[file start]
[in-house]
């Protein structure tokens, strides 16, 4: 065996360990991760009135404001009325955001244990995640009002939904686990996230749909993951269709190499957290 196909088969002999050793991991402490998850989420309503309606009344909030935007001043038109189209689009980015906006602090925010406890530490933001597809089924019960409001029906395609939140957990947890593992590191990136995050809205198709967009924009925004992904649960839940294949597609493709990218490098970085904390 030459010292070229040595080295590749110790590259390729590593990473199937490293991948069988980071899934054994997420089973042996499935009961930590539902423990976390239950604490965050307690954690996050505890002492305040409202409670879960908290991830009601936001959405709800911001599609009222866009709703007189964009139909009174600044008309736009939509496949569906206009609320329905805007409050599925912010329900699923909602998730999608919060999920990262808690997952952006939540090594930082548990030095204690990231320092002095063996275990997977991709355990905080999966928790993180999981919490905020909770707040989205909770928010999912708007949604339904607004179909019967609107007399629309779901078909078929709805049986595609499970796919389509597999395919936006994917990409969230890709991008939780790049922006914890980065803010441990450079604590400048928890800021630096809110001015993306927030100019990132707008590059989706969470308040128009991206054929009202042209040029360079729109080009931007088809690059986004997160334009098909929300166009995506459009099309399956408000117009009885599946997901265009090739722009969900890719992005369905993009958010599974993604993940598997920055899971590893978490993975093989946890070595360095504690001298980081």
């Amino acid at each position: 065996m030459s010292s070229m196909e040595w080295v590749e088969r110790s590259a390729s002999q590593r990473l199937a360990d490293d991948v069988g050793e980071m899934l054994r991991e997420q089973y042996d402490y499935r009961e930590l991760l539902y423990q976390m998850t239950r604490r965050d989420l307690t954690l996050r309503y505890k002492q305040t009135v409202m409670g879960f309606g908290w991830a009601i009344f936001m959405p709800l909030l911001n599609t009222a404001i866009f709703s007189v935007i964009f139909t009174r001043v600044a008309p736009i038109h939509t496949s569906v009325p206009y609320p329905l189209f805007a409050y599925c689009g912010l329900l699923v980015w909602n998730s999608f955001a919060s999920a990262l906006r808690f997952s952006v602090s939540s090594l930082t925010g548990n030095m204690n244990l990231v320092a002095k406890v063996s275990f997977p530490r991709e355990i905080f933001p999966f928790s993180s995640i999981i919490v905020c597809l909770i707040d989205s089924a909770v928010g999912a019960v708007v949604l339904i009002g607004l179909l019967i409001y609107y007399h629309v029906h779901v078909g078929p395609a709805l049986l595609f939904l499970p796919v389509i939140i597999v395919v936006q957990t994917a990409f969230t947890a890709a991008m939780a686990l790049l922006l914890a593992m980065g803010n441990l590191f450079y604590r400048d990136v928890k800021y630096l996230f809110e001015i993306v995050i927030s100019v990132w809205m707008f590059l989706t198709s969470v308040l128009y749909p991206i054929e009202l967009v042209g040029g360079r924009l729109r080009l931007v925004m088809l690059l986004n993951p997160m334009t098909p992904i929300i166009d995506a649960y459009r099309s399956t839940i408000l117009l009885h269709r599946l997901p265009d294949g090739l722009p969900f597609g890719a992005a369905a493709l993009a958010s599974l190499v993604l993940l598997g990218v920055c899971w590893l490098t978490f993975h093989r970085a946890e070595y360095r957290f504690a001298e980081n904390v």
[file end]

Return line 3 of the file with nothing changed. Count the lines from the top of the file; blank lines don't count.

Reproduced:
């Amino acid at each position: 065996m030459s010292s070229m196909e040595w080295v590749e088969r110790s590259a390729s002999q590593r990473l199937a360990d490293d991948v069988g050793e980071m899934l054994r991991e997420q089973y042996d402490y499935r009961e930590l991760l539902y423990q976390m998850t239950r604490r965050d989420l307690t954690l996050r309503y505890k002492q305040t009135v409202m409670g879960f309606g908290w991830a009601i009344f936001m959405p709800l909030l911001n599609t009222a404001i866009f709703s007189v935007i964009f139909t009174r001043v600044a008309p736009i038109h939509t496949s569906v009325p206009y609320p329905l189209f805007a409050y599925c689009g912010l329900l699923v980015w909602n998730s999608f955001a919060s999920a990262l906006r808690f997952s952006v602090s939540s090594l930082t925010g548990n030095m204690n244990l990231v320092a002095k406890v063996s275990f997977p530490r991709e355990i905080f933001p999966f928790s993180s995640i999981i919490v905020c597809l909770i707040d989205s089924a909770v928010g999912a019960v708007v949604l339904i009002g607004l179909l019967i409001y609107y007399h629309v029906h779901v078909g078929p395609a709805l049986l595609f939904l499970p796919v389509i939140i597999v395919v936006q957990t994917a990409f969230t947890a890709a991008m939780a686990l790049l922006l914890a593992m980065g803010n441990l590191f450079y604590r400048d990136v928890k800021y630096l996230f809110e001015i993306v995050i927030s100019v990132w809205m707008f590059l989706t198709s969470v308040l128009y749909p991206i054929e009202l967009v042209g040029g360079r924009l729109r080009l931007v925004m088809l690059l986004n993951p997160m334009t098909p992904i929300i166009d995506a649960y459009r099309s399956t839940i408000l117009l009885h269709r599946l997901p265009d294949g090739l722009p969900f597609g890719a992005a369905a493709l993009a958010s599974l190499v993604l993940l598997g990218v920055c899971w590893l490098t978490f993975h093989r970085a946890e070595y360095r957290f504690a001298e980081n904390v």